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Cuts to the Discretionary Freedom Pass

Added: 17 April 2012 | Updated: 19 April 2012

The Discretionary Freedom Pass is provided by councils to mental health service users. About 8,500 people in London have one, though eligibility criteria differ a great deal borough to borough.

Unlike the Older Person’s Freedom Pass and the Disabled Person’s Freedom Pass which are statutory, councils are not obliged to offer the Discretionary Freedom Pass. At present, in London, all but four boroughs (Camden, Barnet, Barking and Dagenham and Havering) offer it. However, of the remainder, fifteen provide a Discretionary Freedom Pass to less than thirty people in the borough.

But following council consultations, hundreds of people have had their Freedom Passes taken away.

Camden have deactivated all Discretionary Freedom Passes in the borough.

Harrow and Lambeth have both restricted the eligibility criteria for the discretionary Freedom Pass. In Lambeth, the number of people with a discretionary Freedom Pass has dropped from 767 to about 200 following the introduction of stricter criteria.

And in Harrow, people who hold a discretionary Freedom Pass are being called in for a reassessment under the new criteria.

In Redbridge, mental health service user group RunUp have spoken out at what they see as ‘stealth cuts’ aimed at reducing the number of people with a discretionary Freedom Pass (known in Redbridge as the Local Enhancement Scheme). In Redbridge, as discretionary passes have come up for renewal, the local authority have introduced a new, more complicated application form asking for several forms of documentation. Following assessment, many Freedom Passes were not renewed.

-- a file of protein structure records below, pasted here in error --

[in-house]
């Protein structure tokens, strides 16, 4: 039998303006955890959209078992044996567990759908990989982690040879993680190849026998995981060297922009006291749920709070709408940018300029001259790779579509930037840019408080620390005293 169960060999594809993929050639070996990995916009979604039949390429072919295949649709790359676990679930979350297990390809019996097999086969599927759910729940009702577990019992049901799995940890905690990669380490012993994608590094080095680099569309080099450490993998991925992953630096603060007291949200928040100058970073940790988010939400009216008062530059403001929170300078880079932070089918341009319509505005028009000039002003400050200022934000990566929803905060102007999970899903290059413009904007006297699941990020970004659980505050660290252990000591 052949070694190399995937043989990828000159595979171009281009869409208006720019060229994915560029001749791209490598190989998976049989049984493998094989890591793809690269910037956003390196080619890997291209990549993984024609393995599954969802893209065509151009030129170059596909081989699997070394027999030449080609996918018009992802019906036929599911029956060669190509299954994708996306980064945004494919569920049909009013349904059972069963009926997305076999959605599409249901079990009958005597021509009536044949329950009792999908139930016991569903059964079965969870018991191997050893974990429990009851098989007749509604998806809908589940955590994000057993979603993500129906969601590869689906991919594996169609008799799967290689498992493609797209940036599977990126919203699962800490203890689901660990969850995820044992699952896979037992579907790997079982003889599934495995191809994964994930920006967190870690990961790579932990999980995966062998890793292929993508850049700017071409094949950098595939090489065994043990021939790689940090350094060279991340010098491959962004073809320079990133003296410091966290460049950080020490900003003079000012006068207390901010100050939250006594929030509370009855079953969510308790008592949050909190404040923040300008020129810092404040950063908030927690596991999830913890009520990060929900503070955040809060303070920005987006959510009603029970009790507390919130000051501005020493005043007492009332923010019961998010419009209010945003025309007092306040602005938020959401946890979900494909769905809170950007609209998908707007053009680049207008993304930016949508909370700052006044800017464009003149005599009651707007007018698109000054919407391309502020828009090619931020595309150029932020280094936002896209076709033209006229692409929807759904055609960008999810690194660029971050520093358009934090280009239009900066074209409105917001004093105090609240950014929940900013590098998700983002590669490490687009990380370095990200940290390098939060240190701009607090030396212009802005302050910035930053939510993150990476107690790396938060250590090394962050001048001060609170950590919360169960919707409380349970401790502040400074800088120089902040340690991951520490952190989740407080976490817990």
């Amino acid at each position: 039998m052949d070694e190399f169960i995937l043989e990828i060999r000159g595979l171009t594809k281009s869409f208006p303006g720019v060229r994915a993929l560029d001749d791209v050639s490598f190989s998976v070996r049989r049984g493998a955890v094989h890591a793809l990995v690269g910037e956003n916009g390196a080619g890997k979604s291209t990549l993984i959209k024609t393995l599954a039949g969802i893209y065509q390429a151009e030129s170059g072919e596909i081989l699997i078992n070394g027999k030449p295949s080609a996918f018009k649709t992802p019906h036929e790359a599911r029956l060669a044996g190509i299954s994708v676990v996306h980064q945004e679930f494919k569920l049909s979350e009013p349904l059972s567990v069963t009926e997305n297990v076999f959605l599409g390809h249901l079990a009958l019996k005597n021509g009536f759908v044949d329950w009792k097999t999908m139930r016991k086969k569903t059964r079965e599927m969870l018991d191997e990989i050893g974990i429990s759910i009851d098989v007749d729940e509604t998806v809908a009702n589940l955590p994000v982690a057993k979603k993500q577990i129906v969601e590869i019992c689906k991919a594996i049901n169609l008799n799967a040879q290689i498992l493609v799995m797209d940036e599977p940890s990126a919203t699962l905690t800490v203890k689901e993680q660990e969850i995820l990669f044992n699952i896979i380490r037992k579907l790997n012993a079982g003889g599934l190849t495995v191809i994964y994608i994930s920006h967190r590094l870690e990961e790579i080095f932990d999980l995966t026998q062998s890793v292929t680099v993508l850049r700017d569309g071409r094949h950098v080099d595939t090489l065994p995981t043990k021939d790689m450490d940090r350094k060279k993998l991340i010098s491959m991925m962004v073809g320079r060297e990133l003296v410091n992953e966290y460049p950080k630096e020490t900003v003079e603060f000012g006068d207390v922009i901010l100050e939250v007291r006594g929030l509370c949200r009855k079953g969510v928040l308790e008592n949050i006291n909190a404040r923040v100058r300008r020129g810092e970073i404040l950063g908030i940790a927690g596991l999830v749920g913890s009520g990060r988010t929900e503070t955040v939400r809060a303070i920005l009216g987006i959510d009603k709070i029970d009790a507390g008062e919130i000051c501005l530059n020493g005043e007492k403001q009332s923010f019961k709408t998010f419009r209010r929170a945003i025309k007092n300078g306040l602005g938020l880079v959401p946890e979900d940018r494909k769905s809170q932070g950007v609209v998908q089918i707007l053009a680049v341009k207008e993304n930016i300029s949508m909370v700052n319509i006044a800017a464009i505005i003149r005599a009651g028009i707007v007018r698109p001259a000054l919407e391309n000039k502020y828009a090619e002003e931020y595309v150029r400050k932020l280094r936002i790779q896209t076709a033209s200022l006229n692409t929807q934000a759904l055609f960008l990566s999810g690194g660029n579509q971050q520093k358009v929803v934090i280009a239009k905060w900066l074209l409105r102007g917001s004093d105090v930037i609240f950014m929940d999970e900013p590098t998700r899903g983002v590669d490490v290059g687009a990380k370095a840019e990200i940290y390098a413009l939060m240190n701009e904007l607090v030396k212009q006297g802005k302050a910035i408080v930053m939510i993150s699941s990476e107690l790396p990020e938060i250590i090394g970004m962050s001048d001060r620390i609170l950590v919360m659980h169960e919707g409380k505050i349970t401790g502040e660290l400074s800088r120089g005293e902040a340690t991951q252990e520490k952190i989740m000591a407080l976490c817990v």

They have produced a report on Freedom Passes, recommending that the council, working together with local mental health service users, set up a clear and accountable system for allocating Discretionary Freedom Passes.

The report states:

‘Cancelling Freedom Passes may have the ‘unintended consequence’ of increasing social isolation which in turn impacts on both physical and mental health as mental health service users are severely limited in their ability to visit friends, volunteers, attend clubs and other activities that many of us take for granted. Indeed, the fact that many service users have low incomes and are not in paid employment means that transport is often a key means by which people are able to access voluntary work, education and social networks.”

Especially in a context of rising fares, the loss of the discretionary Freedom Pass means that mental health service users are able to get out the house less, leading to loneliness and depression. Health professionals always urge people with mental health issues to build social connections and get involved with their local community. The loss of the discretionary Freedom Pass will undoubtedly have a detrimental effect on the mental health of vulnerable people.

There’s a great deal of evidence that the cost of travel can be a barrier to recovery. These quotes are from a 2011 report on Mental Health and Public Transport from Derbyshire Mind:

‘There are so many barriers to leaving the house in terms of my own anxiety and psychosis, the fact that I no longer have to stress about costs means that I am finally attending appointments and schemes that are proving to help me in my recovery’

‘I have diurnal clinical depression and I find that getting out of the house and on a bus, meeting friends for coffee and support groups keeps me from sinking into something irreversible’.